Travellers and Magicians (Khyentse Norbu). 103 minutes. Subtitled. Opens Friday (February 11). For venues and times, see page 107. Rating: NNN Rating: NNN
When Kevin Bacon pits himself against the powers of tradition in Footloose, anyone who's spent time soaking in American culture knows what's at stake and who's supposed to win.
It's not hard to see why; ideas about religion and rebellion are struts in the scaffolding of the conventional wisdom that supports a civilization's cultural output. Approve or not, anyone who's grown up in North America knows what a rebellious teenager means.
Which is why it's both illuminating and disorienting to watch movies built on unfamiliar, non-Western cultural frameworks: you know certain assumptions are being made, but you wonder whether or not you get them.
Take Travellers And Magicians, a kind of Himalayan anti-Footloose. Dondup, a young official in a small mountain town, dreams of moving to America. When a letter from a friend opens a window of opportunity, he takes off on a three-day trip to the nearest American embassy.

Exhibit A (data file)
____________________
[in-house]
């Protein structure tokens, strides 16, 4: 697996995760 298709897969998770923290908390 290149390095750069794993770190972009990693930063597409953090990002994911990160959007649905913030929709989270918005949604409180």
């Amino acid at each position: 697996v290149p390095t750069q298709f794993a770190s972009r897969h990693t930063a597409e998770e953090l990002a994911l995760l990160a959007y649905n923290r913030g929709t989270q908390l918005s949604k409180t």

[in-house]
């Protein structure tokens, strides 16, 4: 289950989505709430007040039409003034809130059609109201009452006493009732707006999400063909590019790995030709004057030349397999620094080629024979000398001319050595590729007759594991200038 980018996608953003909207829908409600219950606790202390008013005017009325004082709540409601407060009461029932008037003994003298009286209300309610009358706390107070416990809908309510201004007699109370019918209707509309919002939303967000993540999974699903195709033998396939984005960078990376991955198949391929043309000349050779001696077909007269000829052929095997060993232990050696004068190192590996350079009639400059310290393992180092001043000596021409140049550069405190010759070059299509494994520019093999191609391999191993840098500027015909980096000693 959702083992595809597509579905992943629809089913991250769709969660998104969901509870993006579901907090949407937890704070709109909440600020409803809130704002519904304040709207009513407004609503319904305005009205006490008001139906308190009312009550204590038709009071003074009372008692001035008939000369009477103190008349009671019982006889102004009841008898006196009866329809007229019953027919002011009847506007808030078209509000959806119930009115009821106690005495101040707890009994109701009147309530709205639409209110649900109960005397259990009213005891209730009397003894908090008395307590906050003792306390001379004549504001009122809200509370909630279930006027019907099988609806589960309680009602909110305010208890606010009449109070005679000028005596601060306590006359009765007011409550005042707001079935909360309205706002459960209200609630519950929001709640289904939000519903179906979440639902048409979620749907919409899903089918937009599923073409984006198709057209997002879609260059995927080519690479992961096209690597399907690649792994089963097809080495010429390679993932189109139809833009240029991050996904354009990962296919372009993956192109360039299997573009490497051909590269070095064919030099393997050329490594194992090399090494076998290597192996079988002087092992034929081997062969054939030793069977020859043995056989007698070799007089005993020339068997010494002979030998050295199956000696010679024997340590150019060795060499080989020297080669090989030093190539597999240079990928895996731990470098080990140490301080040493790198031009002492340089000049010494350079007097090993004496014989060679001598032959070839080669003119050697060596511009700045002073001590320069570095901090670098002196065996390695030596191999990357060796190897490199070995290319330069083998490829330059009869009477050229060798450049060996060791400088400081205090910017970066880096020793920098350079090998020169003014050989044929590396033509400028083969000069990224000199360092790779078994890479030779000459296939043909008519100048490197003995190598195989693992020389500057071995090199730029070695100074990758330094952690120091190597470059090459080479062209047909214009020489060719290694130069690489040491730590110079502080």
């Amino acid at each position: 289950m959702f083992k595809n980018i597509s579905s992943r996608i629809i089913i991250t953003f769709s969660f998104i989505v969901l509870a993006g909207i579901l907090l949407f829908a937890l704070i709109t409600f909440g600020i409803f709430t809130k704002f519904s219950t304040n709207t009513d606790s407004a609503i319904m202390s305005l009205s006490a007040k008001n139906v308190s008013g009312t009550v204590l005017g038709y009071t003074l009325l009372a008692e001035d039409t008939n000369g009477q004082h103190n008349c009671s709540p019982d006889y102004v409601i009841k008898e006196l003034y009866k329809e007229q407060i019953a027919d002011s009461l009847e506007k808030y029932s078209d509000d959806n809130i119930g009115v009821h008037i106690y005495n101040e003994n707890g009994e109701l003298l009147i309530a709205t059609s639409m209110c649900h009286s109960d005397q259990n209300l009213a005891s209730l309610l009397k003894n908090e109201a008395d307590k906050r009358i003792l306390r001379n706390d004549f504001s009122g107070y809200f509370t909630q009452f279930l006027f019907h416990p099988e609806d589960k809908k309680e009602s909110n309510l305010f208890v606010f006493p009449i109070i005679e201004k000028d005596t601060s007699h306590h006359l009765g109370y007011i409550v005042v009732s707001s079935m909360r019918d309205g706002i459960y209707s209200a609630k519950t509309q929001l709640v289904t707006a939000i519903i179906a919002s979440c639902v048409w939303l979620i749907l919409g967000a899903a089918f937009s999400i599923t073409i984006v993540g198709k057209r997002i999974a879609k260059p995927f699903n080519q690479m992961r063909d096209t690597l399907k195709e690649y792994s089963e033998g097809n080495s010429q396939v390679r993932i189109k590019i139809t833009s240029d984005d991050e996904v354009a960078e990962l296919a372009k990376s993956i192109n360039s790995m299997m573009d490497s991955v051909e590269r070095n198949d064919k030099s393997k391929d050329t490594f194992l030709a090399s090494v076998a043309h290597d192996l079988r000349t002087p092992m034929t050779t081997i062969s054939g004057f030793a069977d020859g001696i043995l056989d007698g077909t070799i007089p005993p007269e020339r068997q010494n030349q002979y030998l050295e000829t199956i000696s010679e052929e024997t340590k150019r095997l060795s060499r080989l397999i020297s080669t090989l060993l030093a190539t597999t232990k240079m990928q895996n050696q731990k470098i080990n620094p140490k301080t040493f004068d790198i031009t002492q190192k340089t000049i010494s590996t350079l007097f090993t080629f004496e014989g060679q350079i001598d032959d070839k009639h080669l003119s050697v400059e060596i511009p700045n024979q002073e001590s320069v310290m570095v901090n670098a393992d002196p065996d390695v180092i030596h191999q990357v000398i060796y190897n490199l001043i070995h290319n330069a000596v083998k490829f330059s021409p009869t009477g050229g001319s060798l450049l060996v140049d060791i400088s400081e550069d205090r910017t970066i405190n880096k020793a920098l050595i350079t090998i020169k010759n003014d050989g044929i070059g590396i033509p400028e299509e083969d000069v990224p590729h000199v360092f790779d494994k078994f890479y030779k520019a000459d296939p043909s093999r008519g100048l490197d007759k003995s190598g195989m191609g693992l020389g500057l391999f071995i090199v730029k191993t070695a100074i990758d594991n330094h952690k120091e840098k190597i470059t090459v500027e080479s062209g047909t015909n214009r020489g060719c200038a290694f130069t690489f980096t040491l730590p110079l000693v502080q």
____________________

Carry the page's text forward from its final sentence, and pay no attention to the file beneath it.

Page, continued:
On the way, he meets a monk who tells him a story about the futility of pursuing dreams; their trip becomes a frame for his story, and as other travellers join them (including a quiet, pretty young woman), Dondup's resolve to leave Bhutan seems to weaken.
It's a Buddhist parable, a stand against Americanization and an absorbing story set amid breathtaking scenery. But a few crucial details are problematic to the outsider, and they're all about attitude: the official, with his flowing hair and air-guitar posing, is obviously a bit of a tool, but are we supposed to find the monk's relentless, cheerful piety so irritating, or is that a response conditioned by too much Kevin Bacon?
And the nearly non-verbal love interest who's abandoning her education to look after her father -- are we justified in finding her a bit tragic, or have we just seen Pretty In Pink once too often?